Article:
Blue Hallelujahs

Cynthia Manick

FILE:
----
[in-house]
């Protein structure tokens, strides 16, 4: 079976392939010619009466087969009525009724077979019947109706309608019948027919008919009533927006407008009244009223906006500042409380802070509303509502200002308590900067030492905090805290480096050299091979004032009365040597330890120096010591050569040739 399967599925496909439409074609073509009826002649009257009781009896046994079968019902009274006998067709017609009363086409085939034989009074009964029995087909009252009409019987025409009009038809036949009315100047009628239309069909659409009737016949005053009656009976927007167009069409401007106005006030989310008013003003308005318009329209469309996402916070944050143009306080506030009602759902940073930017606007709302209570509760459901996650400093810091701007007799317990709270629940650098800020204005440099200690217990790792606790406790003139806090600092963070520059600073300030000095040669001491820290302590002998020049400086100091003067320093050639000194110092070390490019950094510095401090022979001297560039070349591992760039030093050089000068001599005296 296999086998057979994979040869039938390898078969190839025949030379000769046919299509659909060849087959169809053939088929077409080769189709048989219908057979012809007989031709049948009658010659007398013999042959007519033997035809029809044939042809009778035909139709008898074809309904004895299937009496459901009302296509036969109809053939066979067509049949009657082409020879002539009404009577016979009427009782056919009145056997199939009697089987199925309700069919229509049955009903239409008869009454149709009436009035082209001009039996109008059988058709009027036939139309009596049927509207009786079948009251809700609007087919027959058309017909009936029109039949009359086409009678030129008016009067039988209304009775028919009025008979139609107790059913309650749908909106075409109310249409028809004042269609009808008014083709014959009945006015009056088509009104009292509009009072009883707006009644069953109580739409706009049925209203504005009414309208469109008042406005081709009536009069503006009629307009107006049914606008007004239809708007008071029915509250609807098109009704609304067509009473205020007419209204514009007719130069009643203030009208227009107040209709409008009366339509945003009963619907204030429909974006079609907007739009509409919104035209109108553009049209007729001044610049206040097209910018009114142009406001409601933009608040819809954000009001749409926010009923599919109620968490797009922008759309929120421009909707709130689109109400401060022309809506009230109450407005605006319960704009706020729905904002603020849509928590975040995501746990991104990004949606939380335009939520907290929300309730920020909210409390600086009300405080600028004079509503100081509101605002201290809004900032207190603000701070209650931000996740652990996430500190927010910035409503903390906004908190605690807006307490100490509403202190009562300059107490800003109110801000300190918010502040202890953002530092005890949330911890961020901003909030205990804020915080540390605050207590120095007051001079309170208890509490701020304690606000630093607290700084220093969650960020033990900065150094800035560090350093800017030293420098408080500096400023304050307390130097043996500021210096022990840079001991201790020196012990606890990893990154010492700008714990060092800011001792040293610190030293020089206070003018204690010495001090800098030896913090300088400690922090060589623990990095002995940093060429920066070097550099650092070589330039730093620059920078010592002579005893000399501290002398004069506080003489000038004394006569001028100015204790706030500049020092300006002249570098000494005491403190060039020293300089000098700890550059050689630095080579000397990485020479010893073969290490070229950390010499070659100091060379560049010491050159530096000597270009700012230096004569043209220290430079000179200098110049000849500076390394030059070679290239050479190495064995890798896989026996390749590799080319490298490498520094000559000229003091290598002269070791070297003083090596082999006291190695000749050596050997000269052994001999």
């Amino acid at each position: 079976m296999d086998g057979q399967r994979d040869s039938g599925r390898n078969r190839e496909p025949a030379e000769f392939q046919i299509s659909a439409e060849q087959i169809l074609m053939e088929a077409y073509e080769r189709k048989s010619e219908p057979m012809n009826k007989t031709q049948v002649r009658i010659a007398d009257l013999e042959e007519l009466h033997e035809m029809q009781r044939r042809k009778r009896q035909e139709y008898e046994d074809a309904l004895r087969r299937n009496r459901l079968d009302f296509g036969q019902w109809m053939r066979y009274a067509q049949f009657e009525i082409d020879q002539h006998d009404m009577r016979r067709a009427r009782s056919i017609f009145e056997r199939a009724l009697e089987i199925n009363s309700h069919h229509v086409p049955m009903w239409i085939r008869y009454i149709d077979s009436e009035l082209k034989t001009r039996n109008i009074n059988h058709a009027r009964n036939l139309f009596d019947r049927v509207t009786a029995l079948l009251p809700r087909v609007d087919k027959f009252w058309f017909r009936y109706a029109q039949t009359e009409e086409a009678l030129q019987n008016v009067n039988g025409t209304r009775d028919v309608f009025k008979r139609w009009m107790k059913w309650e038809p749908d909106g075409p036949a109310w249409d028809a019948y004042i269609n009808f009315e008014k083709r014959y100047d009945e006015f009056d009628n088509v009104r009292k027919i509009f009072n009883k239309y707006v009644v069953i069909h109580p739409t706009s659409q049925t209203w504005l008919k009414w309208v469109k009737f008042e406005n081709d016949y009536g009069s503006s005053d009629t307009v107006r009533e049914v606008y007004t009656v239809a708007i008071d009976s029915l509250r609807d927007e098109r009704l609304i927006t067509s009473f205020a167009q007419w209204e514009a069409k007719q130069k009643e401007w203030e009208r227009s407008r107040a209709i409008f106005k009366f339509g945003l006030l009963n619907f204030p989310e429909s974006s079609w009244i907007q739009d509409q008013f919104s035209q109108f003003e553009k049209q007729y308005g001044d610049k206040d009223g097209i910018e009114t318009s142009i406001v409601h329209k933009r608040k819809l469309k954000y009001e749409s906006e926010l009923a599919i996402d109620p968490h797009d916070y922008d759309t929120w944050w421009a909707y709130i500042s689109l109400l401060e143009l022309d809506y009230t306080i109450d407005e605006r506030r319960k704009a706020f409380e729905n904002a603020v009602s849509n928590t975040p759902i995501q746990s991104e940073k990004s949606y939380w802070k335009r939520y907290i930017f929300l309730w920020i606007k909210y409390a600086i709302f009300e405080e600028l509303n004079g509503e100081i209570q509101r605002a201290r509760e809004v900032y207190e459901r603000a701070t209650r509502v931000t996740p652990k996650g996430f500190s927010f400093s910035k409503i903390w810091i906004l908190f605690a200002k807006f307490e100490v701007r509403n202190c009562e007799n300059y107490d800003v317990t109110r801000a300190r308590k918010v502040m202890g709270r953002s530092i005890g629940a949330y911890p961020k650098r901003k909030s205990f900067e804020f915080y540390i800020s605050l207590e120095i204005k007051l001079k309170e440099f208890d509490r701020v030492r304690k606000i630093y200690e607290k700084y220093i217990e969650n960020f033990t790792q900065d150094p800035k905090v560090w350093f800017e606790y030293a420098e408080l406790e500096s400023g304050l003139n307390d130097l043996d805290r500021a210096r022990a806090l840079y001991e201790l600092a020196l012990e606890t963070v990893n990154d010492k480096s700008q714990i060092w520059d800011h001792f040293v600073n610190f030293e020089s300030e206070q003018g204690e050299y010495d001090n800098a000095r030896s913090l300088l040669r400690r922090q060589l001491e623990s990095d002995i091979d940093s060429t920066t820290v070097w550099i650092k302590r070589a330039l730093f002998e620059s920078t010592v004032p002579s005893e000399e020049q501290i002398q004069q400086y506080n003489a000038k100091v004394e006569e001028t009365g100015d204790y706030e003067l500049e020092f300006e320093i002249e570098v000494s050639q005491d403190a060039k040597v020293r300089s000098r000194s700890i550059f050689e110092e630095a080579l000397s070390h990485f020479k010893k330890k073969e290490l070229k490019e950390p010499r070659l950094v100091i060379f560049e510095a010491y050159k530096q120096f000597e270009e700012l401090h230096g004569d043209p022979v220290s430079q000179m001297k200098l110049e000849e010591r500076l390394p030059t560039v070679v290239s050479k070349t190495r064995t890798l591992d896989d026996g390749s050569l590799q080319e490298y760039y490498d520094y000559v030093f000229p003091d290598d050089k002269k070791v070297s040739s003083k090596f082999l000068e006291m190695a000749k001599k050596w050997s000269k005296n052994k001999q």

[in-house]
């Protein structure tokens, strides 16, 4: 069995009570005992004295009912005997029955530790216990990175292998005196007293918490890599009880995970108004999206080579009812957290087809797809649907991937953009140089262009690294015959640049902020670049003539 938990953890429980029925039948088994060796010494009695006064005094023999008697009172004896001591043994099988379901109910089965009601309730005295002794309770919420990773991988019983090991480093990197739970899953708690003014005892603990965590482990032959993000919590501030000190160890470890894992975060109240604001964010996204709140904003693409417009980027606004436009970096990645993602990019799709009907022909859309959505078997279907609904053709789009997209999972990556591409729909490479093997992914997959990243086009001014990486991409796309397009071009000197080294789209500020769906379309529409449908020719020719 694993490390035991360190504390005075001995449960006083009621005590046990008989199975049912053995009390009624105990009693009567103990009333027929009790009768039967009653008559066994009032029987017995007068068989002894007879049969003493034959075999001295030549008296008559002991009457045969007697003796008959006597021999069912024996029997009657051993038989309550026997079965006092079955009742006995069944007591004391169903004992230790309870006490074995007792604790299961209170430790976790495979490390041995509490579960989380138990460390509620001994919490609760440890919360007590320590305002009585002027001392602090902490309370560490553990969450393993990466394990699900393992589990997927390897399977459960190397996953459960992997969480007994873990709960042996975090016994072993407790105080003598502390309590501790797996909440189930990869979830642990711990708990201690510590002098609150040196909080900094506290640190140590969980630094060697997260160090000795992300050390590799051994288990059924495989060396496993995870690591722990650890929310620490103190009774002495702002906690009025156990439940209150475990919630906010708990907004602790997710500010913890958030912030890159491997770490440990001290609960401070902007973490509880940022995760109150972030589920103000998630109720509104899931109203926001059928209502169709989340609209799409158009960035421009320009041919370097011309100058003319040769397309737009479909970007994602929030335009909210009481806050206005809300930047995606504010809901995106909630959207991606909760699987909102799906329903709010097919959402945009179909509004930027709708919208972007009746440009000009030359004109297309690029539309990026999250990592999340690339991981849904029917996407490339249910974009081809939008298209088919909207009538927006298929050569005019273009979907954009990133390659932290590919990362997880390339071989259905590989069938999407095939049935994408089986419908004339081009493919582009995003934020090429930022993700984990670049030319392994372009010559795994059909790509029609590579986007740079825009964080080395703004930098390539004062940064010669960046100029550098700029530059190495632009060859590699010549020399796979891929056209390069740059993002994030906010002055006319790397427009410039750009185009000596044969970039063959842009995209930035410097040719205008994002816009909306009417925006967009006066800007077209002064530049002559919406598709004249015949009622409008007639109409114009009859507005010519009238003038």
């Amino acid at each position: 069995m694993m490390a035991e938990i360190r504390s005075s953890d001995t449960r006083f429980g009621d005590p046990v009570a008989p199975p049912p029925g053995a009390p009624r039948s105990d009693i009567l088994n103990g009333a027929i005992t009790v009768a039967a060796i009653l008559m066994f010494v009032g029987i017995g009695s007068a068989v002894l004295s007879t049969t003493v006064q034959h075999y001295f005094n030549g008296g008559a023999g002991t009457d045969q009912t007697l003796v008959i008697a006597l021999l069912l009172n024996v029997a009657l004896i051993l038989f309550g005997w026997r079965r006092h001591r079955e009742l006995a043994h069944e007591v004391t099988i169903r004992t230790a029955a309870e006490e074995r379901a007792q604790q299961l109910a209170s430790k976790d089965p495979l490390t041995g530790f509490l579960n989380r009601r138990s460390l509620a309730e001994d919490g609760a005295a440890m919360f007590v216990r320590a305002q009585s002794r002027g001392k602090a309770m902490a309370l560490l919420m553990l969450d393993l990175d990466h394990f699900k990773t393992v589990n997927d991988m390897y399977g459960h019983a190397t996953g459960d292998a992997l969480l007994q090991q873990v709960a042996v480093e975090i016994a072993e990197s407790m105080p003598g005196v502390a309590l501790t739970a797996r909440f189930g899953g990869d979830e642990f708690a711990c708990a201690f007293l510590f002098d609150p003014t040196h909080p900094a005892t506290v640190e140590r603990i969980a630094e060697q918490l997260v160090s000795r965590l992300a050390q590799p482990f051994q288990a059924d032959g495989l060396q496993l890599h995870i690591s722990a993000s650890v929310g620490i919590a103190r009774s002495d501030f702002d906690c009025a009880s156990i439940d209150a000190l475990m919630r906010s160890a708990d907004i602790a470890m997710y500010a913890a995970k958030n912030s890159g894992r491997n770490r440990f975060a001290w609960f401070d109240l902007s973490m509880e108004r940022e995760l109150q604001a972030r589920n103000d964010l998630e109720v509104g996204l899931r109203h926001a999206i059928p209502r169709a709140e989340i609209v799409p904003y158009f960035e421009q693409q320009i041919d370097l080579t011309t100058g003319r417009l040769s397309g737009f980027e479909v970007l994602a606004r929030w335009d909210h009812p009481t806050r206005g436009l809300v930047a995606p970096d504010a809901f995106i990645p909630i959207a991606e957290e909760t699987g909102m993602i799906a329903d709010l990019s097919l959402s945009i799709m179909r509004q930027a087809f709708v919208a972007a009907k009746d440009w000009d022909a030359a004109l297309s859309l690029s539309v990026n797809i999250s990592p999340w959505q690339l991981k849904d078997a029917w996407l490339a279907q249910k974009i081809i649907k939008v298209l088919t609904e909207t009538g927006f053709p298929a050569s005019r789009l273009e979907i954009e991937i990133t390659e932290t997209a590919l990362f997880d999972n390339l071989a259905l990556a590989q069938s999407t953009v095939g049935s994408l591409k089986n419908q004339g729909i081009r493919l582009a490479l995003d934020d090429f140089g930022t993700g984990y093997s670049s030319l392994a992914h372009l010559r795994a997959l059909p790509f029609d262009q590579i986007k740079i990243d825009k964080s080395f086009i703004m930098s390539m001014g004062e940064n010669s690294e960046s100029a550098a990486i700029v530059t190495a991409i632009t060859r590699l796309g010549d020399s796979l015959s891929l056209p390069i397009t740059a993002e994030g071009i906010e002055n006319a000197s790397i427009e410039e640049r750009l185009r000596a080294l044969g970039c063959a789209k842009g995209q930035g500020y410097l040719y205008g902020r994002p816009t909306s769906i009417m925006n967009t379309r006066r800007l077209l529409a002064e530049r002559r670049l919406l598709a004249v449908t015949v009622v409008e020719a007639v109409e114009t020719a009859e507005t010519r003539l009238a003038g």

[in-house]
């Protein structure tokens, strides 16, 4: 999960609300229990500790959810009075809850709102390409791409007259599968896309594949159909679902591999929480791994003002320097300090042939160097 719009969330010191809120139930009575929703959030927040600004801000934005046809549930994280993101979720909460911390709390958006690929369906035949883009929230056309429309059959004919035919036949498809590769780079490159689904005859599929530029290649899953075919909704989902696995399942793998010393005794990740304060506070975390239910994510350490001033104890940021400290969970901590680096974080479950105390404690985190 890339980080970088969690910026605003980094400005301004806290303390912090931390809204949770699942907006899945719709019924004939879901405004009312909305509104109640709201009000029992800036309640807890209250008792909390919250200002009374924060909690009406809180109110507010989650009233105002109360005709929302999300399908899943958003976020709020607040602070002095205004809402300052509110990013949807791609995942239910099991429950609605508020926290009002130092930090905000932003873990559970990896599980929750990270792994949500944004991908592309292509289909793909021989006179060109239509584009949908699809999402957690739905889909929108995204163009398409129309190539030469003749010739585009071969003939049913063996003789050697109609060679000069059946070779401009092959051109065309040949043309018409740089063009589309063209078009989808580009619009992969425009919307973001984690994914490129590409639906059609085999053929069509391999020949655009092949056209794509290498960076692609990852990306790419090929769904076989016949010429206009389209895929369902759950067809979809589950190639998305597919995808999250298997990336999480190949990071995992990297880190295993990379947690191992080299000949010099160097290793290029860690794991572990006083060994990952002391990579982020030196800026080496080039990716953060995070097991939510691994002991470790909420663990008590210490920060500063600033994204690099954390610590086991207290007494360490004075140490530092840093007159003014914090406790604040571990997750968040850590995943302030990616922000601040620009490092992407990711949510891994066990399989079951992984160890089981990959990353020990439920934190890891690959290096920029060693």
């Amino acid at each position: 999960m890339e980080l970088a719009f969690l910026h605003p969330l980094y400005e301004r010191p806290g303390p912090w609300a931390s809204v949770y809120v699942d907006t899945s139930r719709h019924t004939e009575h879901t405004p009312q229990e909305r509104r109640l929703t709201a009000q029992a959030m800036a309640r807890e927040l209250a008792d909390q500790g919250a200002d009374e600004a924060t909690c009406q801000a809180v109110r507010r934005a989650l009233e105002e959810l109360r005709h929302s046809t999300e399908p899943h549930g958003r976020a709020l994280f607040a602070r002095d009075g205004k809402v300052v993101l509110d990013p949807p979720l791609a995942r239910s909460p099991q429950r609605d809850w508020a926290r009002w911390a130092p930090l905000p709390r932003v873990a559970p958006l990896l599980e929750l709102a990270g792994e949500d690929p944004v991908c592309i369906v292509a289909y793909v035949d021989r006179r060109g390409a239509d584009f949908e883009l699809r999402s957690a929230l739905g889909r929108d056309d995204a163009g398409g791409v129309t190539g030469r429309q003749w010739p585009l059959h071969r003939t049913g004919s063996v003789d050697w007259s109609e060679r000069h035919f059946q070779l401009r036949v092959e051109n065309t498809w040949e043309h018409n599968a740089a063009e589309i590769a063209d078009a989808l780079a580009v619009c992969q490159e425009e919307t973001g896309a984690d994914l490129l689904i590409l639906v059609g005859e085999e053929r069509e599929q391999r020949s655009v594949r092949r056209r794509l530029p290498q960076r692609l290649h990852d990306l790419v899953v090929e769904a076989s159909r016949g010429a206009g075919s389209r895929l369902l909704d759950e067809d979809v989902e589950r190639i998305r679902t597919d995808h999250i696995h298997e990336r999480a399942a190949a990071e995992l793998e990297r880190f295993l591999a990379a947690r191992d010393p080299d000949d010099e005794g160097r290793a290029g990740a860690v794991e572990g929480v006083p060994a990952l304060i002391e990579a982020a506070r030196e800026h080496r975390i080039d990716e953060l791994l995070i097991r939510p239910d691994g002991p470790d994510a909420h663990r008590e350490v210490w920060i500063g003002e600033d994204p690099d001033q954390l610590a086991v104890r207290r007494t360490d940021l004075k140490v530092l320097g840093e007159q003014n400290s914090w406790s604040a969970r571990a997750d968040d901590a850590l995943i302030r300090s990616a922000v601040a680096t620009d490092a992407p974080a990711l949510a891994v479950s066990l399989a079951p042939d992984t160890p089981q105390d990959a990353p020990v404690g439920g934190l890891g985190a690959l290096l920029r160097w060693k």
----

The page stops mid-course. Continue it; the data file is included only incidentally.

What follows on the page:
Poetry. African & African American Studies. "Cynthia Manick's BLUE HALLELUJAHS bring us to a broil like Koko Taylor's 'white-toothed love coils on repeat.' Here, we have a gospel of womanly sharpness, a kitchen sinked and hot combed diary of the way Blues grinds into the 21st century. Gifted with the ability to smolder into surprise and swelter, Manick's reflections on discovery and loss will bring you to a 'slow applause under the skin.' Thank you for this bouquet of sheet music filled with church organ and pistol smoke, Ms. Manick. We gone need it to get to the other side."—Tyehimba Jess "What we remember is what we become. Rocking chairs holding mothers and 'animals that root the ground for peaches, bones and stars.' In BLUE HALLELUJAHS Cynthia Manick holds fast to what brought us across. These are not the things you will hear about Black people on the nightly news. But they remain the things that lock the arms of Black people around Black people when we need what we need to keep moving on. I am so grateful to this sweet box of sacred words."—Nikky Finney "The speaker of Cynthia Manick's haunted debut collection admits 'a love for surgery porn at 1 a.m.' And one early poem begins, 'Today I am elbow deep / in some animal's belly // pulling out the heart and stomach / for my mother's table.' Throughout, BLUE HALLELUJAHS approaches aspects of a woman's development—from 'feet first' Caesarean delivery to a grandmother's admonition 'to pull flesh / from the throat not the belly'—blade at the ready, moving from slaughter to surgery to a kind of deep southern haruspication. At the center of girlhood we find The Shop with its inventory of inherited hungers. 'Is this what the heart eats?' Manick renders visceral a longing to avoid extinction, to escape the museum, to live fully embodying one's identity as a woman who 'knows / how to wield a knife.'—Lyrae Van Clief-Stefanon

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